Jeff Ostby sat in the sand, a cigarette in his mouth and a softball in his hand. He looked up at his teammate, Dennis Carlson, who dug in and cocked his bat. In the hazy distance, a woman and two men were poised in barefoot defense.
"Go," said Carlson, and Ostby tossed up the ball and leaned back. Carlson swung and hit a line drive where you are supposed to in this game:
"Over the line."
The line, really a rope stretched across the sand, was 55 feet from "home." Also 55 feet long, it connected with the foul lines to form a triangle.
Carlson, 30, a restaurant supply salesman from Long Beach, stuck his bat in the sand and knelt to "pitch" to Ostby, next up on the three-member co-ed team called the Ho Dads. Ostby golfed one deep toward an unguarded area of the corridor between the foul lines. But the ball carried too far and landed wide of the right boundary. An out.
"I had Death Valley out there and I blew it," said Ostby, a 33-year-old mailman from Newport Beach.
The next batter was Rose Johnson, a pharmacy technician in her mid-30s who wore a batting glove on her left hand. She grounded the ball in the dreaded triangle. An out.
Carlson got another hit. But Ostby's liner was snagged and the Ho Dads were scoreless in the first inning of last Sunday afternoon's semifinal game of the Southern California Co-ed Over-the-Line Softball Classic.
Ostby went out to play defense against the Must I Really Play? team and wondered if he had drunk too many beers earlier in the day.
Could it be that Over-the-Line, infamous for teams with obscene names, is cleaning up its image? At Sunday's tournament in Belmont Shore, a bulletin board identified the teams with names familiar in bowling alleys: Jokers, Strangers on the Shore, Where's Kim?, Good Ol' Boys and Jim, Foxes, Bootleggers and Power Loungers. In keeping with the tradition, though, the Virgin Killers were also entered.
Russ Johnson, blond, 34 and a former lifeguard, was in charge. Rose Johnson's brother and a junior high school teacher who lives in Paramount, he has been running these beach tournaments for 10 years. He said there are 1,500 OTL teams in the area that stretches from Los Angeles to Long Beach to Huntington Beach.
There is a less-popular grass version of the game. "How many girls are wearing bikinis on the grass?" Ostby explained.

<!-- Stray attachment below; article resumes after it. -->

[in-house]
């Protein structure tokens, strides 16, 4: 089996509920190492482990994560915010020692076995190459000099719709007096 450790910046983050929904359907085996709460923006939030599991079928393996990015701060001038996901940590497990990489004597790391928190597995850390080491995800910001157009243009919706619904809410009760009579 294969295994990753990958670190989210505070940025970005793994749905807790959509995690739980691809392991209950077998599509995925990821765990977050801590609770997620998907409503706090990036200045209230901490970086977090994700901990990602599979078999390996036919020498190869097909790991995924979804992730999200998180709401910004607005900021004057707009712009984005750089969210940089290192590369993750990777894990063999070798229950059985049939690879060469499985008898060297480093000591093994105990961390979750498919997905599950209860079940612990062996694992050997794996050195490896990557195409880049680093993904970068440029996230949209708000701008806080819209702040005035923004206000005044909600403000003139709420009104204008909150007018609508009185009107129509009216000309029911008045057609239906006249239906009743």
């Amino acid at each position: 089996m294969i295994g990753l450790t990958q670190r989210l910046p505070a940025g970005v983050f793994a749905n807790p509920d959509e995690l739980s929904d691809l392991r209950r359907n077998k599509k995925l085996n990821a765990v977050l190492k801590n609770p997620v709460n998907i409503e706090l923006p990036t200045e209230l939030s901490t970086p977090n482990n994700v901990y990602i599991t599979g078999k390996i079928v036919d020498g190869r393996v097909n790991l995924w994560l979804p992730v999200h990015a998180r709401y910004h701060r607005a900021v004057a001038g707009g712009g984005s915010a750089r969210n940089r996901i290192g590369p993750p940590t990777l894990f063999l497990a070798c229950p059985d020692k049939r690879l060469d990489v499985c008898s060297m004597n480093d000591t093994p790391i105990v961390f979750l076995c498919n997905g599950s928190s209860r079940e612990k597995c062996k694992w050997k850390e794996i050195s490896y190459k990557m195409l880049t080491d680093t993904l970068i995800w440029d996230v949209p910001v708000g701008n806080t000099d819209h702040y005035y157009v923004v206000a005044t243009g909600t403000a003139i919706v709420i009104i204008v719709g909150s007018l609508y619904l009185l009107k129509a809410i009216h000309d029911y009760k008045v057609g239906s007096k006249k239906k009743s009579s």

Some OTL rules: Any ball landing in the triangle is an out. A swing and a miss is an out. A ball landing uncaught over the line is a hit. Three hits score a run. A ball landing past the feet of the last defender is a home run. There are only singles and home runs. There are no bases. Games last five innings.
Over-the-Line, which draws thousands of players to an annual summer world tournament in San Diego, was once described by a devotee as a "bawdy, brash festival of flesh and suspended sobriety," but that was not the case Sunday.
"This is family oriented," Russ Johnson said.
By 9 a.m., coolers and lawn chairs had been deposited near the courts. Suntan lotion and Wheat Thins shared a blanket. A radio blared the Beatles but would later be switched to the Lakers-Celtics game.
Before noon, the sun revealed itself and turned a gray sky blue. It also threatened the milky legs of Bob Walker, 54, of Inglewood, who churned far and wide to make barehanded catches. (Only the women were allowed to wear fielder's gloves.)
Walker explained his attraction for the game: "I enjoy meeting people and not watching TV."
But his real reason, obviously, was the thrill he got from making those catches and then being praised by much-younger players.
The Ho Dads, like the other teams, wore no uniforms. The unshaven Ostby wore shorts, T-shirt and golf cap. Carlson had on green sweat pants and an orange cap. Rose Johnson wore blue shorts over a one-piece bathing suit.
They fell behind early against Must I Really Play? but with Ostby deciding to cool the beer for a while, came back.
A beach umbrella flapped in the cold wind that came from the ocean, which, in the flat perspective provided by the wide beach, seemed a remote, dark strip between sand and horizon. The players seemed isolated, as on a desert.
Carlson, last year's OTL Player of the Year, made a rare out. "It looks so easy, but you miss by this much and you're in the triangle," he said, holding two fingers an inch apart.
Rose Johnson, whose yellow hair had long since blown out of its '60s-style bubble, lined out to her counterpart. "Damn her," said Johnson, her brief hot streak stopped.
Check the Parking Meter
The Ho Dads trailed, 8-7, with one out in the 5th and needed a hit to tie. Johnson told her daughter to check the parking meter, then grabbed a bat.
"Come on, Rose, over the line. If they catch it, they catch it," encouraged Ostby.
But Johnson popped weakly in front of the line and blamed it on a sore left elbow.
Carlson and Ostby kept hitting, though, and the game, 9-9, went into an extra inning. The Ho Dads failed to score and had to troop back to the outfield, where they resembled three lost wanderers in a Sahara sandstorm. Ostby dropped a high fly, an error that led to the winning run, scored on a drive by Frank Benarth.
"We went out flat and let 'em have it," Carlson said. "It's a humbling game." Still, he smiled.
But not too far from a sign that read, "It's only a game," Ostby savagely attacked an ice chest with his bat.